In this heartwarming narrative based on a true story, a British airman embarks on a plan that risks it all to feed a starving, war-stricken family.
Thirty years after serving in World War II, middle-aged Rob’s holiday plans see an unforeseen change that leads him on a coach tour of Italy. Struggling with post-war PTSD and depression, he reluctantly agrees to the journey – and sparks a dream that plunges him into long-stifled memories.
Set in Europe, Sue Parritt’s Feed Thy Enemy is an account of courage and compassion in the face of trauma. When Rob’s flashback delves into his attempts to save a famished family with a series of increasingly daring raids on his army’s supply stores, will he trigger suppressed remembrances of past war, love, and sacrifice – and find the strength to confront them in the present?
Feed Thy Enemy is available in ebook and paperback now. You can purchase your copy using the link below.
This was a captivating, emotional historical novel which I thought was brilliantly researched. PTSD is a subject that’s often mentioned in books but I’ve never read such a detailed, fascinating account of it before. The author has clearly done a lot of research and this clearly shows throughout the book as we learn more about what the illness involves and how it works.
Rob is a very sympathetic character that I warmed to instantly. I felt so sorry for all that he had experienced during the war and the night terrors that he’s experiencing now. The book is based on a true story and these bits feel very realistic which was quite heartbreaking at times. His wife was another wonderful character and I loved the way she subtly tries to help him face his worse fears.
I thought this was a captivating read which I found hard to put down at times as I desperately wanted to see if Rob would beat his night terrors. The journey he goes on throughout the book was very interesting and I found it quite heartwarming to see how far he had come at the end.
Huge thanks to Rachel from Rachel’s Random resources for inviting me onto the blog tour and for my copy of this book.
About The Author:
Sue Parritt has written a well-crafted historical novel about post war PTSD. The story is based on the true life and experiences of her dad. He suffered from PTSD and depression after the war and has the courage to overwin his enemies inside.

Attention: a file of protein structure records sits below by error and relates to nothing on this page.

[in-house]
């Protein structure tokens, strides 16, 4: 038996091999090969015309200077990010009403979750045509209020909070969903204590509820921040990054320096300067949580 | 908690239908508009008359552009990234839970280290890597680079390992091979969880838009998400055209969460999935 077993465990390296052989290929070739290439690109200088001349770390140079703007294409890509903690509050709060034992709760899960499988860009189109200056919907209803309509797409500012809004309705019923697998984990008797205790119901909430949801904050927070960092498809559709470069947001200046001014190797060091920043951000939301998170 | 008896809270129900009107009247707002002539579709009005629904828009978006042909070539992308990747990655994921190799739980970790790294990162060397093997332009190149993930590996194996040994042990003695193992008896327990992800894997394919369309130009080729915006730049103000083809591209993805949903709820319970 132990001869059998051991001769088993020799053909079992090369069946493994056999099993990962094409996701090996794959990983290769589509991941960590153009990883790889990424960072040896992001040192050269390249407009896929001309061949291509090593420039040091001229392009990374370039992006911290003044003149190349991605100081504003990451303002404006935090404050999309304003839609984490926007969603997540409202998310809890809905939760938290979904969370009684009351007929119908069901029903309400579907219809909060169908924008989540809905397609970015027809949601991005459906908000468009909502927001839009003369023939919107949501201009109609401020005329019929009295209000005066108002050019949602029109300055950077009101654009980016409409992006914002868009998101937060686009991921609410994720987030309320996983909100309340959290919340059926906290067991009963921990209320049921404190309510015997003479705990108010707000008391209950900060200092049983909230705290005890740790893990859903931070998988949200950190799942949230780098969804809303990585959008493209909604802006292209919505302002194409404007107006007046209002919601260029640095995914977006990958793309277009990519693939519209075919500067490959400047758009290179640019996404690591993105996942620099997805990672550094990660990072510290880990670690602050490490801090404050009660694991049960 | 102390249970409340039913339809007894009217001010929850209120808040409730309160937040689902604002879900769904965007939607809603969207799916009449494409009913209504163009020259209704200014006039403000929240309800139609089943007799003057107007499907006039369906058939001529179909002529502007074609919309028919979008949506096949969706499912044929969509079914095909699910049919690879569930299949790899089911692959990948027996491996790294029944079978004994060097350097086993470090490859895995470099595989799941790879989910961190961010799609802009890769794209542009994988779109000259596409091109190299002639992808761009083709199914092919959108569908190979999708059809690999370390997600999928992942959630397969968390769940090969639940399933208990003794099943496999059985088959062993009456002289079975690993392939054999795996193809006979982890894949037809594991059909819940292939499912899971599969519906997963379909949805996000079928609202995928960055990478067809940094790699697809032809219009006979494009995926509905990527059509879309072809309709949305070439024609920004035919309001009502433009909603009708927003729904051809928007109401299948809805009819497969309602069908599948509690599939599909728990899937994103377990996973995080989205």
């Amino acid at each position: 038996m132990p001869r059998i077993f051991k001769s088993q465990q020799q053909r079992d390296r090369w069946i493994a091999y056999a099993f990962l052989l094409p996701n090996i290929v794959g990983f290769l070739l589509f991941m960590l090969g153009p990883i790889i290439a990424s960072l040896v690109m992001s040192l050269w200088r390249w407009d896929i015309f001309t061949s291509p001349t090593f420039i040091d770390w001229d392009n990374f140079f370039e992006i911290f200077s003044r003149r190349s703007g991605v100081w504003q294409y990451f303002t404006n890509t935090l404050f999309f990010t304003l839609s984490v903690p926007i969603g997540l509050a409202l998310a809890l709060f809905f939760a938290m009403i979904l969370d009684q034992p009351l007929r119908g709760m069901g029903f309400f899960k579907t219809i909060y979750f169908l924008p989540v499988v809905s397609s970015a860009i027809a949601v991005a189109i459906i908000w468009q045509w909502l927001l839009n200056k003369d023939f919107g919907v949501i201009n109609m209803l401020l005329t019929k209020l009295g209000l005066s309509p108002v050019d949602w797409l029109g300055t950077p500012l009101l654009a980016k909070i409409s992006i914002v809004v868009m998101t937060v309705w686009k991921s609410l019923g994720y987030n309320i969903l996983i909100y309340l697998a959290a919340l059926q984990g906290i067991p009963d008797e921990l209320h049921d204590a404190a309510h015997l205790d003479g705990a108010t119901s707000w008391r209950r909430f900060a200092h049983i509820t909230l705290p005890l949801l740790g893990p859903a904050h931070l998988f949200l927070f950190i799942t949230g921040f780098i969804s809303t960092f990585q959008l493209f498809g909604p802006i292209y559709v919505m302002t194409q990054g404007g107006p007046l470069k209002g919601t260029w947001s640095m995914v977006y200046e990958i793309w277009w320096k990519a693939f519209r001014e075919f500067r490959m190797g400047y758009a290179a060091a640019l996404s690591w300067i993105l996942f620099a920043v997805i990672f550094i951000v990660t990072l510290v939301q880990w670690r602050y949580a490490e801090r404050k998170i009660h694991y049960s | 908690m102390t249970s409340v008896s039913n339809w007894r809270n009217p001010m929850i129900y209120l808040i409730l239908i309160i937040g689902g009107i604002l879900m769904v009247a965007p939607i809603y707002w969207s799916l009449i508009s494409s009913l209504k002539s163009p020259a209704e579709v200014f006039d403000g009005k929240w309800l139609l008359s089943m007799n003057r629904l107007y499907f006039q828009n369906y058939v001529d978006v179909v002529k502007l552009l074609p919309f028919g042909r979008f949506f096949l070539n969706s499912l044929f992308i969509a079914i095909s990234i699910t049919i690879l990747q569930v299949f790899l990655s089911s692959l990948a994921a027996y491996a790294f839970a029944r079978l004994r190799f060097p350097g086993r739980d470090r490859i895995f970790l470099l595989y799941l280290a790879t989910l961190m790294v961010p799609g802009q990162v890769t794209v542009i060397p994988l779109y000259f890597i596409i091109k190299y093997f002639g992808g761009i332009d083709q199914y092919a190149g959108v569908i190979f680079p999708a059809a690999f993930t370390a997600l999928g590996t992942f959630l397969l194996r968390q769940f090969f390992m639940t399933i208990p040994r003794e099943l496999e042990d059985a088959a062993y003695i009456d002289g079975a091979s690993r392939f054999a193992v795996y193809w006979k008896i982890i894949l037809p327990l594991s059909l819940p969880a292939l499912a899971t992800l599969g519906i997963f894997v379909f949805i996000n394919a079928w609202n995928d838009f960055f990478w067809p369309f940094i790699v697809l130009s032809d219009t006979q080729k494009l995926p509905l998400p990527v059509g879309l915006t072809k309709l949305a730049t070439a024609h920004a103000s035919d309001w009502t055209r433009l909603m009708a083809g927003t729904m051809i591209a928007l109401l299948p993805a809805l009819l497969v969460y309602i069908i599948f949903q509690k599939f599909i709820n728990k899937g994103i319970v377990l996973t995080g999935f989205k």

For people who suffer from this diagnosis this is a heart- warming and recognizable journey and for people like me, it is a good start to get to know more about this mental problems.Who knows how many more people have this feelings after being in a war or another trauma?
Originally from England, Sue worked in university libraries until taking early retirement in 2008 to concentrate on creative writing. Since then she has written short stories, articles, poetry, a short TV drama script and six novels:
Sannah and the Pilgrim, first in a trilogy of a future dystopian Australia focusing on climate change and the harsh treatment of refugees from drowned Pacific islands. Odyssey Books, 2014. Commended in the FAW Christina Stead Award, 2014.
Pia and the Skyman, Odyssey Books, 2016. Commended in the FAW Christina Stead Award, 2016.
The Sky Lines Alliance, Odyssey Books, 2016.
Chrysalis, the story of a perceptive girl growing up in a Quaker family in swinging sixties’ Britain. Morning Star Press, 2017
Re-Navigation recounts a life turned upside down when forty-year old Julia journeys from the sanctuary of middle-class Australian suburbia to undertake a retreat at a college located on an isolated Welsh island. Creativia Publishing, 2019.
Feed Thy Enemy, based on her father’s experiences, is an account of courage and compassion in the face of trauma as a British airman embarks on a plan that risks all to feed a starving, war-stricken family. Creativia Publishing, 2019.
Sue’s current project, A Question of Country, is a novel exploring the migrant experience through the protagonist’s lifelong search for meaningful identity.
Passionate about peace and social justice issues, Sue’s goal as a fiction writer is to continue writing novels that address topics such as climate change, the effects of war, the treatment of refugees, feminism and racism. Sue intends to keep on writing for as long as possible, believing the extensive life experiences of older writers can be employed to engage readers of all ages.